Continuing the memories of this blog’s occasional Canadian correspondent Anna Smith…
The only person whose tyres I ever wanted to slash was my agent Jules Rabkin, because he overbooked girls all the time. He would send eight girls to a bar in the middle of nowhere that needed only six and the last two to arrive would get bumped and be out of work for a week.
He ripped off my friend Tiffany for $300 and she did something better than slashing his tyres. She marched into his office and set his desk on fire.
“How did he react?” I asked her, full of admiration.
“He handed over my money through the flames,” she said. “After that, he never dared fuck me over again.”
But we also knew how to be discrete back then …yes we were so discrete.
I can’t imagine why all those motels had to give us all those ridiculous lists of the rules… like we weren’t supposed to walk through the lobbies naked or tie up the switchboard phoning each other’s rooms and we weren’t supposed to lie down inside the club either. And there was a $20 fine if you got caught ‘taking a man in the ladies room’ at one club. So, obviously, it must have been a terrible problem there. And we weren’t allowed to smoke or drink on stage. One really terrible place said that ‘horseplay’ wasn’t allowed. Anyone would have thought it was a building site.
We were in motels for the same reason rock bands were in motels. Touring.
Did I mention the time I met Thor at the Coronet Motor Inn, in Ontario?
Nothing happened between me and Thor. I don’t really go for the God type. I just crossed paths with him in the hallway and felt a bit sorry for him that he had to dress like that. It seemed like even more work than dressing up as a stripper.
We were often in motels. We were often on the road. We could make more money out of town (Toronto).
The furthest north I went was Elliott Lake, a uranium mining town. I was scared travelling alone to such an isolated place. At the time, the ratio of males to females was 10 to 1, so that in itself was scary, plus I was afraid to drink the water so I only drank juice.
The motel was on the outskirts of town – strip clubs usually were.
The owner was a really nice woman so I didn’t have to deal with the usual come on we always got from the male managers. And there was a nice painting over the front desk .
It was a landscape, done locally and given to the owner’s father by the artist.
There was another dancer working there the same week as me: a friendly young Jewish guitarist and songwriter from Ottawa. So we spent time in each other’s rooms, watching television in bed, sharing our plans for the future. She wanted to be a famous singer and I wanted to be a famous comedienne in movies. This was in about 1980.
We went for meals together. I remember she was the first person to introduce me to Caesar salad, prepared by the chef at our table in the traditional manner.
The audience was made up of uranium miners who were very rowdy, enthusiastic but not obnoxious. I had so much fun doing my show that I flew off the stage and landed in the audience and broke my foot – luckily it was a Saturday so I only missed one show. I think I was spinning around semi-blindfolded when I went off the stage… I used to often break my feet in those days, but that was the first time I did it while performing.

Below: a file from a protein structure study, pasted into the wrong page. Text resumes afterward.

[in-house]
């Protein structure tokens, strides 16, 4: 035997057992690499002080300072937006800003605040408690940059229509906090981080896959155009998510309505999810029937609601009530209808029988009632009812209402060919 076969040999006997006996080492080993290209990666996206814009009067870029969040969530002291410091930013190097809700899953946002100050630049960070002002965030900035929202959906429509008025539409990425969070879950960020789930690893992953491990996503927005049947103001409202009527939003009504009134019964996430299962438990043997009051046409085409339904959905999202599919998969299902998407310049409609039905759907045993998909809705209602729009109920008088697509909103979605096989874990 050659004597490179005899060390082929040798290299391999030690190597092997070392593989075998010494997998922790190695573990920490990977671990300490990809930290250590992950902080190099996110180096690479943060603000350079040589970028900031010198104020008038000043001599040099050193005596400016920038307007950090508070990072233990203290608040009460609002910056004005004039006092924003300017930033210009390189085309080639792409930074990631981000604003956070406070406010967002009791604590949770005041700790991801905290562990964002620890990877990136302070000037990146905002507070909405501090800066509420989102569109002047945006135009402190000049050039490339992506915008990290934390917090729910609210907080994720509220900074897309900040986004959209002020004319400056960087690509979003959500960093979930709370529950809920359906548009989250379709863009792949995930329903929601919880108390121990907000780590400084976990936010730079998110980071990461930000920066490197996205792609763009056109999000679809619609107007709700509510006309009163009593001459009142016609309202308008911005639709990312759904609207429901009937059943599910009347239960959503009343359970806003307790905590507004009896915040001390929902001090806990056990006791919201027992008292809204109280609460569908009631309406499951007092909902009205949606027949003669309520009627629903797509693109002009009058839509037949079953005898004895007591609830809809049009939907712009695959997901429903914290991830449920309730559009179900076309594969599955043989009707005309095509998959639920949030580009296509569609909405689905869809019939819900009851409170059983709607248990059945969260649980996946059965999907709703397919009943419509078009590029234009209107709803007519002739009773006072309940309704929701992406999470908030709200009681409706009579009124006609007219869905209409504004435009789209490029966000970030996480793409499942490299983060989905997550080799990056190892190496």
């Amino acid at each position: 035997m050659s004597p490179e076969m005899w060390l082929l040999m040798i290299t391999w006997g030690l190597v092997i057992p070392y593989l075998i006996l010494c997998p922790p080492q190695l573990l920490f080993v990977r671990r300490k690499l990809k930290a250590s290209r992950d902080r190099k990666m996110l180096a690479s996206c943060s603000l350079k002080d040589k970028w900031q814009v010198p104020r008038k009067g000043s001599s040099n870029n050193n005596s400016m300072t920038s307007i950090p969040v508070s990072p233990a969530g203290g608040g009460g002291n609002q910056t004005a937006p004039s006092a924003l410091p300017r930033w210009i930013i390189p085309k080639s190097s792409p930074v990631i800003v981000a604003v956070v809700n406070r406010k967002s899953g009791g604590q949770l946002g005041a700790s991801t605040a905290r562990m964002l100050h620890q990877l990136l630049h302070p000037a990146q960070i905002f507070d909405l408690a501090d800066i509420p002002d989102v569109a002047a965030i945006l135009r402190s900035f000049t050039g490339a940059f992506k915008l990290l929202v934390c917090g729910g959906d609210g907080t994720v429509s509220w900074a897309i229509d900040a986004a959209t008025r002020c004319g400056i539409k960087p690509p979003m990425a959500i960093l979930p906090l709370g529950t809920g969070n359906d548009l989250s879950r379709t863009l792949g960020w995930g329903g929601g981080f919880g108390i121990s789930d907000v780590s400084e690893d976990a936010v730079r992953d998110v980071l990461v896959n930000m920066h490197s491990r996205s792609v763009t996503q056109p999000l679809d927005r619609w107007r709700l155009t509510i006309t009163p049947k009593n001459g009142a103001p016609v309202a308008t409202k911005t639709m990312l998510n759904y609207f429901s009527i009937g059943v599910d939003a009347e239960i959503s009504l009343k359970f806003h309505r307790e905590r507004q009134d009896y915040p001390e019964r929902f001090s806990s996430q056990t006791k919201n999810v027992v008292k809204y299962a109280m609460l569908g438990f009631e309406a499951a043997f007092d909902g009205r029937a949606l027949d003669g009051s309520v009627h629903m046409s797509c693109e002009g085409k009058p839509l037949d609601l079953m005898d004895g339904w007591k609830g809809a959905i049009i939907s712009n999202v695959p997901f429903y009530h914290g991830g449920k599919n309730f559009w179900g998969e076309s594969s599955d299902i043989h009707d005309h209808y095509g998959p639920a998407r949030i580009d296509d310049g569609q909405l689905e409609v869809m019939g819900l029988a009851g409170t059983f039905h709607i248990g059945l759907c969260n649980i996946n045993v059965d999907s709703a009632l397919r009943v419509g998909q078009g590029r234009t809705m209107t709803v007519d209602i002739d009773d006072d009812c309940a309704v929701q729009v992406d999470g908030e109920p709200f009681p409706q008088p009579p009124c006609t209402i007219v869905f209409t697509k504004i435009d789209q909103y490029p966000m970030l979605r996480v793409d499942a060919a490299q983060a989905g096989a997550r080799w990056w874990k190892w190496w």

I met one of the uranium miners years later. He was a little guy from Chile known as ‘Loco Misissauga’. I was surprised he would be in Elliott Lake which is such a remote place, but then he had been a miner in Chile.
Missisauga was a godforsaken suburb of Toronto. It was one of the places I went to for work. It was where Jules Rabkin, my agent, would send us. I worked there in 1977 when I was just starting out. As I became more experienced I worked in better, more central clubs
The bars in Missisauga were awful, usually run by Greeks. I remember one club called The Oasis which was anything but an Oasis. The small stage was covered in orange shag carpet, with the ceiling done the same. Can you imagine trying to dance in stilettos on that? Another club out there used to ask the dancers for a $50 deposit to rent a locker for the week. There was no dressing room, just a narrow hallway. So most of the dancers went to sit with the customers between shows and the waitress would take their keys off the table so they would lose their key deposit. Eventually the owner was shot dead, which was hardly surprising.
I don’t have any photos of that time, though I was one of the first adapters of the selfie with my Olympus OM 10 which I bought from a hunky Italian boy stripper I met in a Belgian porno cinema. We had to do a show together because his girlfriend was ill. I became quite close to them and bought the camera and we stayed in touch.
The last time I ever saw them was in about 1985. They were doing a sex show in Soho, London. They invited me upstairs. They were living above a sex shop, with its lights flashing LIVE SHOW. I went upstairs, and was surprised to see the mother of the Italian boy was up there too.
She was tiny and dressed like a stereotypical Sicilian old lady: all in black, with the headscarf and the gold earings.
I asked the boy: “But your mother? Doesn’t she mind that you are doing a sex show?”
He introduced us and the mother was all smiles.
“She doesn’t have a clue,” he told me. “She never leaves the flat. She’s actually a complete moron.”
The mother kept nodding, smiling away cheerfully, thrilled to meet me, but I must have looked worried, because her son then reassured me: “Don’t worry, she doesn’t speak English.”
I thought about my mother. I didn’t tell her everything I did but no way could I have deposited her above a sex shop in Soho for a couple of weeks.